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Non-specific effects of vaccines: in context
  1. Paul Fine1,
  2. David Elliman2
  1. 1London School of Hygiene and Tropical Medicine, London, UK
  2. 2Great Ormond Hospital for Children, London, UK
  1. Correspondence to Professor Paul Fine, London School of Hygiene and Tropical Medicine, Keppel Street, London WC1E 7HT, UK; paul.fine{at}lshtm.ac.uk

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Frank Shann argues that the basic expanded programme on immunisation (EPI) schedule (Bacillus Calmette–Guérin (BCG) at birth, diphtheria, pertusis, tetanus (DPT)–oral polio vaccine at 6, 10 and 14 weeks, measles at 9 months) may not be optimal under certain circumstances. He suggests that some of these vaccines may be associated with timing-related ‘non-specific effects’ on the immune system which influence mortality attributable to conditions other than the specific targets of the vaccines.1 He reviews evidence that BCG and measles vaccines may have non-specific beneficial effects, and on the other hand, DPT might, under certain unusual circumstances (high background infectious disease risks but low pertussis risk) appear to have detrimental effects on all cause mortality. This complex subject needs to be considered in its proper context.

This article is part of a long and complex story. The viewpoint emphasising the timing sequence of particular vaccines, in particular in girls, reflects the current stage of a hypothesis which has evolved over more than 15 years (note references 23–36 in Shann's paper). Much of the evidence for these so-called ‘non-specific effects’ has been accrued in Guinea Bissau (see page 662), a country whose child health characteristics are far from typical (note references 23–36 in Shann's paper).

The claims of non-specific beneficial effects of BCG and measles vaccines are based on several observations and support efforts by WHO and The Global Alliance for Vaccines and Immunisation to increase the use of these vaccines. In contrast, the evidence for an adverse effect of DTP vaccines is the least well established and has only been suggested in populations in which the target diseases have been brought to very low levels, but which still have a high prevalence of other infections. Shann notes the overall benefits of DTP vaccines, stating that ‘it is likely that over 3 million deaths from measles, tetanus and pertussis are prevented by immunisation each year.’ Thus, any adverse effect, if real, might be seen as another example of one of the difficult paradoxes of public health, that is, the need to maintain high vaccination coverage in populations which have forgotten the once-devastating diseases which have been prevented.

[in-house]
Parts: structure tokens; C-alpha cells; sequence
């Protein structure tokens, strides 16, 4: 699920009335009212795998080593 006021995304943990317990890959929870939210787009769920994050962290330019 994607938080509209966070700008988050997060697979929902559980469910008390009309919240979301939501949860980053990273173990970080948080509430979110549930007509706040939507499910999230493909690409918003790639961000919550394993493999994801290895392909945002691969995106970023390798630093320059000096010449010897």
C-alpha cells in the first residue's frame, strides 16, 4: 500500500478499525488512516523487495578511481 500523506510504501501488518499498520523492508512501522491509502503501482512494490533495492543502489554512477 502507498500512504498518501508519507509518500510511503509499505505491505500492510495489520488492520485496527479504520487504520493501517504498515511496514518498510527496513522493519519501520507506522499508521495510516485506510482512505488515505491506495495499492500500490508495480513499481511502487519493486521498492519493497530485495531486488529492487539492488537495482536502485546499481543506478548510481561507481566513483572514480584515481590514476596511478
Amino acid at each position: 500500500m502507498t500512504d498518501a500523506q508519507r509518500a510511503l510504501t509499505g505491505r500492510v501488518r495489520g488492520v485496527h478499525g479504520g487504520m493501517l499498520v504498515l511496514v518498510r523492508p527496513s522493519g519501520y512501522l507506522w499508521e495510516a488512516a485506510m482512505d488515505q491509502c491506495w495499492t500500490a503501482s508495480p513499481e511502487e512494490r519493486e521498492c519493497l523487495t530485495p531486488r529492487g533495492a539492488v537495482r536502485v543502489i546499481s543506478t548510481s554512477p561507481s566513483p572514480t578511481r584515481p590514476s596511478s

As Shann acknowledges, it is likely that non-specific immunological effects, in so far as they exist at all, are a function of particular vaccine and infection exposure histories, which differ greatly between populations. This poses considerable difficulties for research as well as for policy, in its implication that observations in one population may not hold in another.

Finally, the non-specific effects story is only one of several arguments favouring a revision of the traditional EPI schedule. WHO's oversight committee for matters relating to vaccines (the Strategic Advisory Group of Experts has recognised this) noted in 2005 that ‘it is unlikely that a single uniform immunisation schedule would suit all countries’ and that WHO should provide advice on the parameters to be considered when a country is selecting a schedule.2 This resolution has led to projects for strengthening of national and regional vaccine advisory bodies, which must wrestle with the practical problems of optimising schedules in individual countries and, more recently, to a programme of research on optimising vaccine schedules (see for example http://www.sivacinitiative.org and http://www.newswire.ca/en/releases/archive/July2008/30/c8412.html).3

Proper consideration of schedules raises many issues: availability of vaccine products, local epidemiological conditions, local health infrastructure and the need to link other interventions (such as micronutrients and malaria prophylaxis) to vaccination schedules, all of which should, ideally, be considered in the context of cost–benefit optimisation. All these factors need to be considered in designing immunisation programmes, not just as yet unproven non-specific effects.

The hypothesis that non-specific effects may be greater in females and are dependent upon prior infections or vaccines deserves further exploration, by independent groups of scientists, in different settings. Importantly, discussion of these effects should not blind us to the enormous gains in health which have been achieved through our immunisation programmes. Basic immunisation programmes must keep evolving with the times, in terms of the vaccines and services they provide and their precise schedules.

References

Footnotes

  • Provenance and peer review Commissioned; internally peer reviewed.

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